Pleasanton Weekly

News - February 11, 2011

More cuts loom for PUSD

Board looks to slash more than $3.1 million; CORE funding ends

by Glenn Wohltmann

A snafu with a posted date kept the Pleasanton school board from "sunshining" negotiations with its teacher's union, but the board did hear about yet another round of proposed cuts at its meeting Tuesday.

Sunshining is when each side states the part of the contract they want to discuss, according to Myla Grasso, Pleasanton school district public information officer.

While school funding has yet to be finalized by lawmakers in Sacramento, the Pleasanton board is eyeing $3.1 million in cost-saving measures, including increasing class sizes in both kindergarten through third grade and ninth-grade English and math. Under the proposal, class sizes would go from 25 to 1 for the youngest students and to 32 to 1 for the high school freshmen.

That would save the district $1.3 million in the elementary grades and another $400,000 with the ninth-graders.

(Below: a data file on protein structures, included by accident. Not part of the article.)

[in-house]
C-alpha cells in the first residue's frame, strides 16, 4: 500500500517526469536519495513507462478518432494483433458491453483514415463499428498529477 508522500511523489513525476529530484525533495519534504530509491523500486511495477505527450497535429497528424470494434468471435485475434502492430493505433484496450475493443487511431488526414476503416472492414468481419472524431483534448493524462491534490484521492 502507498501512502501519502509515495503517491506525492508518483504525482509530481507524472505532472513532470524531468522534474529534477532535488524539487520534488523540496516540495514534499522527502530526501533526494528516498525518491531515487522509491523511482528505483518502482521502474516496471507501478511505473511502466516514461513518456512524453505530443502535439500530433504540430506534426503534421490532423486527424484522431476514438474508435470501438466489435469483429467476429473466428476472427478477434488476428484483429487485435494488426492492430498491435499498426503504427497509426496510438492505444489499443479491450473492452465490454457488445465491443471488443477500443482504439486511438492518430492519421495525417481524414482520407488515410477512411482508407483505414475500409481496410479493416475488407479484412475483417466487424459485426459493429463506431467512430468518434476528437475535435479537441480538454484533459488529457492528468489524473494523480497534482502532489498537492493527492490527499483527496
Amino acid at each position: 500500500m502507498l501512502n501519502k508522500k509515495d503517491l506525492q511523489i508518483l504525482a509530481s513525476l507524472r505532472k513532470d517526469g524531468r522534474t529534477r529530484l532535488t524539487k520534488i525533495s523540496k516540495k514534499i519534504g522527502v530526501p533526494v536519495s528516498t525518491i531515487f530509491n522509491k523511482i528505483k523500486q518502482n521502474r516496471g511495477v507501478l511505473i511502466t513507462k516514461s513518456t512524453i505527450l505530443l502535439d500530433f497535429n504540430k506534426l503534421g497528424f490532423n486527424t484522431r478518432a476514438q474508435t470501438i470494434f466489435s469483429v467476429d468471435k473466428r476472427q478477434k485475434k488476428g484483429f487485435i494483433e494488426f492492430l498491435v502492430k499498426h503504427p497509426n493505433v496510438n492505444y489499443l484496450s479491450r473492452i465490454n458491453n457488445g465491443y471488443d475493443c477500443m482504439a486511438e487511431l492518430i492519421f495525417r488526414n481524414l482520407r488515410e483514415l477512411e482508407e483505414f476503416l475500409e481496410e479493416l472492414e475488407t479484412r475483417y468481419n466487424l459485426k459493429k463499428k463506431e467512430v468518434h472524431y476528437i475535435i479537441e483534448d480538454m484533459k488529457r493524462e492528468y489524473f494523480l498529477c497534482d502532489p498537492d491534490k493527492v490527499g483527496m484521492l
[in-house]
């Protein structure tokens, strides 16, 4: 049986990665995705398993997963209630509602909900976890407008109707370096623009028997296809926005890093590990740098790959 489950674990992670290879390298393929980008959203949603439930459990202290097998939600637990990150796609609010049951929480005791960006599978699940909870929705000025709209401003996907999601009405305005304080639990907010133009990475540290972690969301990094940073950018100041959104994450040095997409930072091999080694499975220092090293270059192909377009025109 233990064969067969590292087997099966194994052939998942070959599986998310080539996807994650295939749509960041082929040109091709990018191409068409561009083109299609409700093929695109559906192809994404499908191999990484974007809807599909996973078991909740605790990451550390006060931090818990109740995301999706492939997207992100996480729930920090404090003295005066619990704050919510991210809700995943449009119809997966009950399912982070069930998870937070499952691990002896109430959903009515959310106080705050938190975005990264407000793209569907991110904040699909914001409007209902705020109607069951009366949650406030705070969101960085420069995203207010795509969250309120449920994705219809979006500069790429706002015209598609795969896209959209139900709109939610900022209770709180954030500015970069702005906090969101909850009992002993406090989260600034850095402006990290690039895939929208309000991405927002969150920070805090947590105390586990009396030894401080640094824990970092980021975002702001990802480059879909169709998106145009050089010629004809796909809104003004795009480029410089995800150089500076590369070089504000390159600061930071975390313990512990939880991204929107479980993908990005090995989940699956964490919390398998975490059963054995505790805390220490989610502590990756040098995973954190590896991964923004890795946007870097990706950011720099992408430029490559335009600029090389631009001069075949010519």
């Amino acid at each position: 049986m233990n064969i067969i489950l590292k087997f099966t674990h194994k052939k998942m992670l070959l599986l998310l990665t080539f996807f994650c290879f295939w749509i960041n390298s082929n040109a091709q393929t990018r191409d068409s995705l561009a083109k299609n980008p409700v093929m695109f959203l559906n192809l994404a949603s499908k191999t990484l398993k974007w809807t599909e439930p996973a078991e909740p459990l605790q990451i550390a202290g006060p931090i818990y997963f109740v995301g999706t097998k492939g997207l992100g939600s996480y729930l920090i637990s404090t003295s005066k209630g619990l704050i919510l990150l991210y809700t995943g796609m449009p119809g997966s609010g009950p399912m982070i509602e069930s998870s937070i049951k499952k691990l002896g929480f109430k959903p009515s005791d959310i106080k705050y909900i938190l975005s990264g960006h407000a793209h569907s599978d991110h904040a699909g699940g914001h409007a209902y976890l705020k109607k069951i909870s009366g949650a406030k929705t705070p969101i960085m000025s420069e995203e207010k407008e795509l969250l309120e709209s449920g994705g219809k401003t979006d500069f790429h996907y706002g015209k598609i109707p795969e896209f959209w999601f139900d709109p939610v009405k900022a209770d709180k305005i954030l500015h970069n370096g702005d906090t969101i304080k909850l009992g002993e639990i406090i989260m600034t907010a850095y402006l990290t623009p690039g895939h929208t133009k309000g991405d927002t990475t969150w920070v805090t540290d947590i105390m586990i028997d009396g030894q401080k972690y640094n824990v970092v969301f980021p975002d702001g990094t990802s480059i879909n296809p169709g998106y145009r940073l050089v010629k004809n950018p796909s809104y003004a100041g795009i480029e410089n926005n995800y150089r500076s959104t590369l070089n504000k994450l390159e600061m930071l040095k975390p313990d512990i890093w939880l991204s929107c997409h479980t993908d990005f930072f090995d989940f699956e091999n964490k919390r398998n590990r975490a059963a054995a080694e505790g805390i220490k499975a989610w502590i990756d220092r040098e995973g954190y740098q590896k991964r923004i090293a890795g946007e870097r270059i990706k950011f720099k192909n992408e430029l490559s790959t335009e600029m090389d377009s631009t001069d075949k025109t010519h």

This change would mean sacrificing state funding for keeping class sizes low. Currently, the classes are staffed at 25 to 1 and the district would be lose about $800,000, according to Luz Cazares, assistant superintendent of business services.

Another $400,000 in savings could come from cutting one specialist section each week for grades 1 through 5. The proposal would move a teacher preparation period to the end of the day, shortening the day by 45 minutes once a week for those students, with the net effect of losing five full-time employees.